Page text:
The theme for this month’s edition of Wine Blogging Wednesday is provided by food blogger Fatemeh of Gastronomie who challenged us to pick up a wine that was made in a batch of less than 250 cases. As fate would have it, the day this theme was announced I received a sample from a small winery for an upcoming show on Sangiovese. The wine was made in a garage in a batch of just 84 cases, so I took this as a sign that this wine was meant to be featured this month. The fact that it came from a winery that donates their profits to charity sealed the deal. So, for the first time since I started participating in this event, I will feature just one wine: Humanitas, L’Huile du Garagiste; a non-vintage red blend of Sangiovese and Cabernet Sauvignon made from Napa Valley fruit. A sort of Super Tuscan, California-style.
The bottle is quite distinctive with the first U.S. commercial application of the Australian Zork closure that appears to be almost like a wax seal on the top. After peeling back the plastic, it took a bit of work to get the closure off the bottle, but it was much better than a recent experience I had with a synthetic cork in a Chilean Carmenere. So here are my tasting notes for this unique wine:
Humanitas, L’Huile du Garagiste, Napa Valley NV ($30/received as a sample) – Deep ruby in color with complex aromas of raspberry, white pepper and earth; bright raspberry and black pepper flavors combine with noticeable, but supple, tannins and a long finish. A nice balance between the fruit and tannin makes this a delicious wine now and one I will age for another few years to see what develops. Score: 9/10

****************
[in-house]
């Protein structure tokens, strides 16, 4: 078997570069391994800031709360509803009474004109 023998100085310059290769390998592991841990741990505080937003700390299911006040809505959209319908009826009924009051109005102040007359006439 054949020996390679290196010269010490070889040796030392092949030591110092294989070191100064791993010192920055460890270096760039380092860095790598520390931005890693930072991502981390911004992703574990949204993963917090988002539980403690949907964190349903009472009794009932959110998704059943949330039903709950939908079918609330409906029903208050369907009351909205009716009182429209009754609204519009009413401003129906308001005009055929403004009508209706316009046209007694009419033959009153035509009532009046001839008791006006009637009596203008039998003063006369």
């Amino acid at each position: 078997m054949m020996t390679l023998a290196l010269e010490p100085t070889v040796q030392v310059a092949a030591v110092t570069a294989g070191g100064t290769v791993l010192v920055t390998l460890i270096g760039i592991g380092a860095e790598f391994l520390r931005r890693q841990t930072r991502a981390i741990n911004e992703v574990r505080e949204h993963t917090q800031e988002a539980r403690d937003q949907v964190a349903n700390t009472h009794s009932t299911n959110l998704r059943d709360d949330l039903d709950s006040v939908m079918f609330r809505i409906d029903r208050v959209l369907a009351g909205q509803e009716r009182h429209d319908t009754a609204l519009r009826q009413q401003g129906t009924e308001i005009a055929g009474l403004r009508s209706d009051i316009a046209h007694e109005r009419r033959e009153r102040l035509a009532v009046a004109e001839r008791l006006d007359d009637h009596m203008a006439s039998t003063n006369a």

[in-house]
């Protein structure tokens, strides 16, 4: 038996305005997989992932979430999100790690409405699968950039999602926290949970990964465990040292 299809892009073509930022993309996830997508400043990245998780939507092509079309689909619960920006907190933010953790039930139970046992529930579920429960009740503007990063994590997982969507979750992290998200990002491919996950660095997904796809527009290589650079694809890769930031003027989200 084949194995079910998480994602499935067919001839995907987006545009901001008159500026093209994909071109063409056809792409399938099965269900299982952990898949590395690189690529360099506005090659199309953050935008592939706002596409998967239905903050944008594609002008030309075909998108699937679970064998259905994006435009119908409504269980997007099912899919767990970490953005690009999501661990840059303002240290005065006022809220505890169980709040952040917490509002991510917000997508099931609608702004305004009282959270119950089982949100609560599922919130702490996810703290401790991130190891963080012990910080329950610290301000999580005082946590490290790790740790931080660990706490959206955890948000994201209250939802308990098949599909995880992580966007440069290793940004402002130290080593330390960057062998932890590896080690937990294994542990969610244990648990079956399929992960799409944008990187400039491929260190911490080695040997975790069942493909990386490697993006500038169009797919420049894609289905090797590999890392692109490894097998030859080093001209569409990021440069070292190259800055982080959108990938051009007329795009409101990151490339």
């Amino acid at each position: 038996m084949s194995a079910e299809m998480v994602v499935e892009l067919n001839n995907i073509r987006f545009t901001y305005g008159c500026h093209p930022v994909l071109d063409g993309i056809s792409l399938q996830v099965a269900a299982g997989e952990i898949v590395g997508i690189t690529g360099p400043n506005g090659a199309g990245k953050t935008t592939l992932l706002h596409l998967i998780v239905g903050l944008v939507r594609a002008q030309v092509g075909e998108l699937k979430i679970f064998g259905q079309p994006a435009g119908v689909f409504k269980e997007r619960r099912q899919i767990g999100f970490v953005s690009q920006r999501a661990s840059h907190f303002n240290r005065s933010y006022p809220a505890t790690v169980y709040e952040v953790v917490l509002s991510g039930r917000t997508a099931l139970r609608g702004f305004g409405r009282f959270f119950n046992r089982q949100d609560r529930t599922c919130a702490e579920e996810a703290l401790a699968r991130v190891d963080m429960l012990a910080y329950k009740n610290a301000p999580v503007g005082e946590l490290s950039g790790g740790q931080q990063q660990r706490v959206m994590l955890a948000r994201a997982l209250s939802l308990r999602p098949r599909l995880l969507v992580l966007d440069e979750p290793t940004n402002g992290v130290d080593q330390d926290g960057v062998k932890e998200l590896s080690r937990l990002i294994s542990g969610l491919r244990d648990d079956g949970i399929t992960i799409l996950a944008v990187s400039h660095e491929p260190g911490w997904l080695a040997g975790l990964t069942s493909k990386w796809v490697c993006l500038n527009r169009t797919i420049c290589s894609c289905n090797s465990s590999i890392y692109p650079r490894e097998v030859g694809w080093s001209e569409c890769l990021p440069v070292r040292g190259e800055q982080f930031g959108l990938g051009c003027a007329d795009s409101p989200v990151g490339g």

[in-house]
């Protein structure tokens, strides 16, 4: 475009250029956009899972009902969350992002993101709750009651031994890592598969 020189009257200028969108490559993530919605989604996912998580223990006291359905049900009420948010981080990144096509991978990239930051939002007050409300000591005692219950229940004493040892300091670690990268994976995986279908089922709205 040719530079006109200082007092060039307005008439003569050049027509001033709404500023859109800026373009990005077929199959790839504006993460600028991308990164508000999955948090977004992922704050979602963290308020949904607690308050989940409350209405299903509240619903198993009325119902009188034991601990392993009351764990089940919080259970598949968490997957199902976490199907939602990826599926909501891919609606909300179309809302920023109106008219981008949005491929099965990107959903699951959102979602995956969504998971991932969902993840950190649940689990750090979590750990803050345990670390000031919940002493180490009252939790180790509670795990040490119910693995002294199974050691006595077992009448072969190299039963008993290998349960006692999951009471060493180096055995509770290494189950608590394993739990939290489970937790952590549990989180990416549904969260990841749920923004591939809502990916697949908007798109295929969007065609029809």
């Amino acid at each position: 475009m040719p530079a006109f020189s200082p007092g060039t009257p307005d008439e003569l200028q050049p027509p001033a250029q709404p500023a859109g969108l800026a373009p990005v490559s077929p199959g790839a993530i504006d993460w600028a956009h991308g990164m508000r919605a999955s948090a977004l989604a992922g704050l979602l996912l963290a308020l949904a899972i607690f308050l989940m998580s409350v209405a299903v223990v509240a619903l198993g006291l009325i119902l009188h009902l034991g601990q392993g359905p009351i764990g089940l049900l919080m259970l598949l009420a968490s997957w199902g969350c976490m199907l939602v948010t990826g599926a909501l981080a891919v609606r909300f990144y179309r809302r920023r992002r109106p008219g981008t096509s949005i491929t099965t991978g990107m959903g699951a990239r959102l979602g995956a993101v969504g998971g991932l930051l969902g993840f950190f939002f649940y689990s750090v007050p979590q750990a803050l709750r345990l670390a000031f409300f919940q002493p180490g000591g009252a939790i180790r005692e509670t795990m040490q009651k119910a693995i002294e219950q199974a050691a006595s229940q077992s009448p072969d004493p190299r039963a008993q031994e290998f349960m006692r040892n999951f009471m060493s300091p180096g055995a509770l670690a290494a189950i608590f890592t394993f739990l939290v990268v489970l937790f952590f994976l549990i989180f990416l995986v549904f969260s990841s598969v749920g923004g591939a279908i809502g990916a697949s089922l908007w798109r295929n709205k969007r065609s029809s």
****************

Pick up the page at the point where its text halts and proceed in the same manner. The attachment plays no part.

I found this to be a very individualistic wine and wanted to get a bit more background on the winery and the winemaker, so I interviewed Judd Wallenbrock the winemaker, proprietor and head bottle washer of Humanitas. If you listen to the podcast, you will hear our conversation about this wine and his cause. I have placed an order for more of this wine and encourage you to check it out yourself. It is not often that we can combine our passion for wine and charity at the same time.
Thanks again to Fatemeh of the Gastronomie blog for a great theme and for Judd to spend a part of his day with me today. I’m looking forward to the last WBW of 2005 next month.
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Copyright 2005 Tim Elliott. Licensed to the public under http://creativecommons.org/licenses/by/2.0/